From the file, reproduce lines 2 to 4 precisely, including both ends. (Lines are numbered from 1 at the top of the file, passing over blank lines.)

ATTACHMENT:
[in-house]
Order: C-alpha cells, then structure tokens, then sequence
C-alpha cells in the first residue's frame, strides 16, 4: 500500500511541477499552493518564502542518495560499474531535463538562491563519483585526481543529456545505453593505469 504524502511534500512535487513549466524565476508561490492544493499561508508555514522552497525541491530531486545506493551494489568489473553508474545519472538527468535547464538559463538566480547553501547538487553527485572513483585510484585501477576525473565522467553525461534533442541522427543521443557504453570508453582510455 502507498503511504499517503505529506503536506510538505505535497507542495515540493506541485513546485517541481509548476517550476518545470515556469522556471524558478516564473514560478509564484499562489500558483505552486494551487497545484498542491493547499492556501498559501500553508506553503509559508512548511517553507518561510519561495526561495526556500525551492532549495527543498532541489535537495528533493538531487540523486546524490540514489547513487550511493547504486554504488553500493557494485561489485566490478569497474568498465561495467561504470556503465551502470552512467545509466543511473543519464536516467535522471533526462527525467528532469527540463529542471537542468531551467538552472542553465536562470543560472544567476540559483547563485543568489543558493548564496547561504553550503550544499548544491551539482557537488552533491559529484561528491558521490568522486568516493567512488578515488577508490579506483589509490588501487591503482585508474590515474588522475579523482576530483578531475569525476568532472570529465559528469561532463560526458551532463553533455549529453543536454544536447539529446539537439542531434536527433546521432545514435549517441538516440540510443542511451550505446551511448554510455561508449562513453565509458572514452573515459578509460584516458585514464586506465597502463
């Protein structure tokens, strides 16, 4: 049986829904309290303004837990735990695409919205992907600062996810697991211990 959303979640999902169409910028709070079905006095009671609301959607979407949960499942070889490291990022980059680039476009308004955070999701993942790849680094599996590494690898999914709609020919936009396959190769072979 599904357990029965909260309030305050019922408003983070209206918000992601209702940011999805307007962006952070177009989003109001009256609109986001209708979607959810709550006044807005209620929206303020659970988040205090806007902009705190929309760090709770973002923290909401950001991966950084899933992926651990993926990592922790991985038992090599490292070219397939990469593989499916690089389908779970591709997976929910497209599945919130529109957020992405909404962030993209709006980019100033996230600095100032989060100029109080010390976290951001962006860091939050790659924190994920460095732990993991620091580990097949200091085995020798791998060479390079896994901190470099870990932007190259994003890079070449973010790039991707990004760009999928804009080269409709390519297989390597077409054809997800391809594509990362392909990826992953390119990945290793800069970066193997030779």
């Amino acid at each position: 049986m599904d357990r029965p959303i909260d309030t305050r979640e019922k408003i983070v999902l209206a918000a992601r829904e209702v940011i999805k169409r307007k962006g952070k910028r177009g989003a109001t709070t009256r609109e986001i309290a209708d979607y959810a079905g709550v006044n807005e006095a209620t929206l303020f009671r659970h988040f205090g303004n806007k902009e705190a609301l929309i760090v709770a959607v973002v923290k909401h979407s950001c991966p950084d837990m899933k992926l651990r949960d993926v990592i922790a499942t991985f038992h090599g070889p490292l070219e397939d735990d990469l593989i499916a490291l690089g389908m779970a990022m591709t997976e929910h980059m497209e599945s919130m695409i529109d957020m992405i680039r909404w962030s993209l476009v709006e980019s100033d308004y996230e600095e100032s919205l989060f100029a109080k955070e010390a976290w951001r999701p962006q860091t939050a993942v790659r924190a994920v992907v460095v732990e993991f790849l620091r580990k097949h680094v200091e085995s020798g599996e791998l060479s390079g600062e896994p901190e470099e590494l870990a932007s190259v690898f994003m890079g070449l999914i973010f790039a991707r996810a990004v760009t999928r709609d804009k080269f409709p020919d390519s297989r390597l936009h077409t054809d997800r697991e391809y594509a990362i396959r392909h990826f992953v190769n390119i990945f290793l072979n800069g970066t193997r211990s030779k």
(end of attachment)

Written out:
Order: C-alpha cells, then structure tokens, then sequence
C-alpha cells in the first residue's frame, strides 16, 4: 500500500511541477499552493518564502542518495560499474531535463538562491563519483585526481543529456545505453593505469 504524502511534500512535487513549466524565476508561490492544493499561508508555514522552497525541491530531486545506493551494489568489473553508474545519472538527468535547464538559463538566480547553501547538487553527485572513483585510484585501477576525473565522467553525461534533442541522427543521443557504453570508453582510455 502507498503511504499517503505529506503536506510538505505535497507542495515540493506541485513546485517541481509548476517550476518545470515556469522556471524558478516564473514560478509564484499562489500558483505552486494551487497545484498542491493547499492556501498559501500553508506553503509559508512548511517553507518561510519561495526561495526556500525551492532549495527543498532541489535537495528533493538531487540523486546524490540514489547513487550511493547504486554504488553500493557494485561489485566490478569497474568498465561495467561504470556503465551502470552512467545509466543511473543519464536516467535522471533526462527525467528532469527540463529542471537542468531551467538552472542553465536562470543560472544567476540559483547563485543568489543558493548564496547561504553550503550544499548544491551539482557537488552533491559529484561528491558521490568522486568516493567512488578515488577508490579506483589509490588501487591503482585508474590515474588522475579523482576530483578531475569525476568532472570529465559528469561532463560526458551532463553533455549529453543536454544536447539529446539537439542531434536527433546521432545514435549517441538516440540510443542511451550505446551511448554510455561508449562513453565509458572514452573515459578509460584516458585514464586506465597502463
């Protein structure tokens, strides 16, 4: 049986829904309290303004837990735990695409919205992907600062996810697991211990 959303979640999902169409910028709070079905006095009671609301959607979407949960499942070889490291990022980059680039476009308004955070999701993942790849680094599996590494690898999914709609020919936009396959190769072979 599904357990029965909260309030305050019922408003983070209206918000992601209702940011999805307007962006952070177009989003109001009256609109986001209708979607959810709550006044807005209620929206303020659970988040205090806007902009705190929309760090709770973002923290909401950001991966950084899933992926651990993926990592922790991985038992090599490292070219397939990469593989499916690089389908779970591709997976929910497209599945919130529109957020992405909404962030993209709006980019100033996230600095100032989060100029109080010390976290951001962006860091939050790659924190994920460095732990993991620091580990097949200091085995020798791998060479390079896994901190470099870990932007190259994003890079070449973010790039991707990004760009999928804009080269409709390519297989390597077409054809997800391809594509990362392909990826992953390119990945290793800069970066193997030779």